COLUMBUS (WCMH) – Columbus Public Health along with other central Ohio agencies have declared a community outbreak of Cryptosporidiosis after more than 100 cases have been reported in the area.
There has been a recent rise over the normal threshold of cases across several jurisdictions in central Ohio, including Columbus, Franklin County and Delaware County, according to Columbus Public Health.
The three jurisdictions have reported more than 107 cases so far this year, which is more than the last three years combined. This outbreak is not tied to any one location. A spokesperson with Columbus Public Health says there have been 62 cases in Columbus, 34 in Franklin County and 11 in Delaware County.
A large portion of the cases include people with multiple exposures at various recreational water facilities throughout the three jurisdictions.
Recently, Zoombezi Bay reported several cases of illnesses from crypto and according to Columbus Public Health there is an overall increase of cases in area communities.
Public health officials are calling for safety measures residents can take to reduce the spread of the illness. When heading to a spray fountain, pool or water park:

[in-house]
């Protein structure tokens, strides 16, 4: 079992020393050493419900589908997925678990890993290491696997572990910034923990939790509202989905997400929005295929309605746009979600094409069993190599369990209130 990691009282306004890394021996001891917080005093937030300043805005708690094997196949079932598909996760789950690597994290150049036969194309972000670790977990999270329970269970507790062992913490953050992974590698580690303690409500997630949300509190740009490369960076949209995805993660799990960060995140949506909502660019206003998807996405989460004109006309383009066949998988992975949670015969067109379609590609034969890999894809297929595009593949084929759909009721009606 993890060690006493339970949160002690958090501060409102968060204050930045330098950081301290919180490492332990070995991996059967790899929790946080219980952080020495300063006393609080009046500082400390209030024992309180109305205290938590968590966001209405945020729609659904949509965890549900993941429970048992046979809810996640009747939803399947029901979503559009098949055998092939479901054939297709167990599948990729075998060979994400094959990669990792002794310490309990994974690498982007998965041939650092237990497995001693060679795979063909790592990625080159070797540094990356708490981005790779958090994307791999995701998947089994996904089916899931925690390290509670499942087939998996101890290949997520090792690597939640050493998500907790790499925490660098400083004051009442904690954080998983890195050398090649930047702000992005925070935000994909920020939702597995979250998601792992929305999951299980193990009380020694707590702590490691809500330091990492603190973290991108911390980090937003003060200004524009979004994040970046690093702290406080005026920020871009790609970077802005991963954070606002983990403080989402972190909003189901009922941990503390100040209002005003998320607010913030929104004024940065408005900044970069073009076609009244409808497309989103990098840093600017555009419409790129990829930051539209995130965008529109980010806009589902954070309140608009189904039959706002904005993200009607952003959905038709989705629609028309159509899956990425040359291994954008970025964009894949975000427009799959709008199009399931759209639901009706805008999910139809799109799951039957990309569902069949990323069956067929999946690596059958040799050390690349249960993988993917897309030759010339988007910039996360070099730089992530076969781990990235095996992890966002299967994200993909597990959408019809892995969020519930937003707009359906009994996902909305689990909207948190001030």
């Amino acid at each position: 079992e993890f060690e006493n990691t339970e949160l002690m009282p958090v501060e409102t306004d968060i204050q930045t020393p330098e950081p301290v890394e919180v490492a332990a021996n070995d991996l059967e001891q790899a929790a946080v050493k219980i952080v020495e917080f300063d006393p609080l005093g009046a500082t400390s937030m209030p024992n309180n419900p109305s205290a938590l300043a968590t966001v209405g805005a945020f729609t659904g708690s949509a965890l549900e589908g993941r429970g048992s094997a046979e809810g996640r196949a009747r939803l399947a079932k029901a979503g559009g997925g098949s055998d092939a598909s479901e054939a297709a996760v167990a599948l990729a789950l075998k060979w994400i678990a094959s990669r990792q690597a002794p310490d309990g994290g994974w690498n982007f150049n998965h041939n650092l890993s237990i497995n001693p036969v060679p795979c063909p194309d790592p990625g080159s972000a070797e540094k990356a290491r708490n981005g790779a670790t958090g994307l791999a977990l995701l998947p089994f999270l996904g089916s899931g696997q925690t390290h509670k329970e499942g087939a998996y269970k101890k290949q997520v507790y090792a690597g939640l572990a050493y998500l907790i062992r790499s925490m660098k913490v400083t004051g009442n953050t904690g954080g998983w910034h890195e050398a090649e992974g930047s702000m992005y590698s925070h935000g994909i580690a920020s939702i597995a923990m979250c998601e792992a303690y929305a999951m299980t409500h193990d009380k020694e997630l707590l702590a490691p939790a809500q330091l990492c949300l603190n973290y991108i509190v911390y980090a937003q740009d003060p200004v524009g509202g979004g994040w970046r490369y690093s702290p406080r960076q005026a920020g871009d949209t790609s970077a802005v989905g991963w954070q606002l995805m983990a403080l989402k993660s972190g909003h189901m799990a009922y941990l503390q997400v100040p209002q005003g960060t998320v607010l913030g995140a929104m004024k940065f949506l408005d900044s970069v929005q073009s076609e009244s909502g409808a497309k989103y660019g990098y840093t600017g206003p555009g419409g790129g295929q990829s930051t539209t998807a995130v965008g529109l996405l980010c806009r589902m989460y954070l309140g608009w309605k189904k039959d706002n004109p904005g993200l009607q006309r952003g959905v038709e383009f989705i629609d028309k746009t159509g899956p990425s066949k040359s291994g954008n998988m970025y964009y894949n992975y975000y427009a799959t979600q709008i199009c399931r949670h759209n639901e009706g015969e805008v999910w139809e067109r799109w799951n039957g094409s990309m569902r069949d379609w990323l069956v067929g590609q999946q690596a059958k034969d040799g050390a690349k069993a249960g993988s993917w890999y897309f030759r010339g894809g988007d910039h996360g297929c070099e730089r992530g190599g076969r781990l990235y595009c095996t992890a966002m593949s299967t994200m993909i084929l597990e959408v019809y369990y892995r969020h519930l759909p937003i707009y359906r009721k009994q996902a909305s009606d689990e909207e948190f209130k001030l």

- Do not swim when you have diarrhea and for two weeks after you recovered.
- Do not pee or poop in the water.
- Take a shower/bathe before going in the water.
- Wash hands with soap and water after using the bathroom, changing diapers and before eating.
- Change diapers in a bathroom and not by the pool.
- Take kids on frequent bathroom breaks and check diapers often.
- Avoid swallowing any water and keep it out of your mouth.
Crypto is a germ that causes diarrhea. It is found in the fecal matter of a person who has been infected by crypto. It is spread by swallowing water that has been contaminated with fecal matter containing crypto. It can also be spread from human-to-human contact.
Symptoms include watery diarrhea with abdominal pain and cramping, which can be accompanied by dehydration, weight loss, fever, nausea and vomiting. Symptoms can last for two weeks, with improvement often followed by recurrence. Infected persons can continue to spread the disease for several weeks after diarrhea subsides, so they should avoid activities involving recreational waters for at least two weeks after diarrhea subsides and practice diligent handwashing.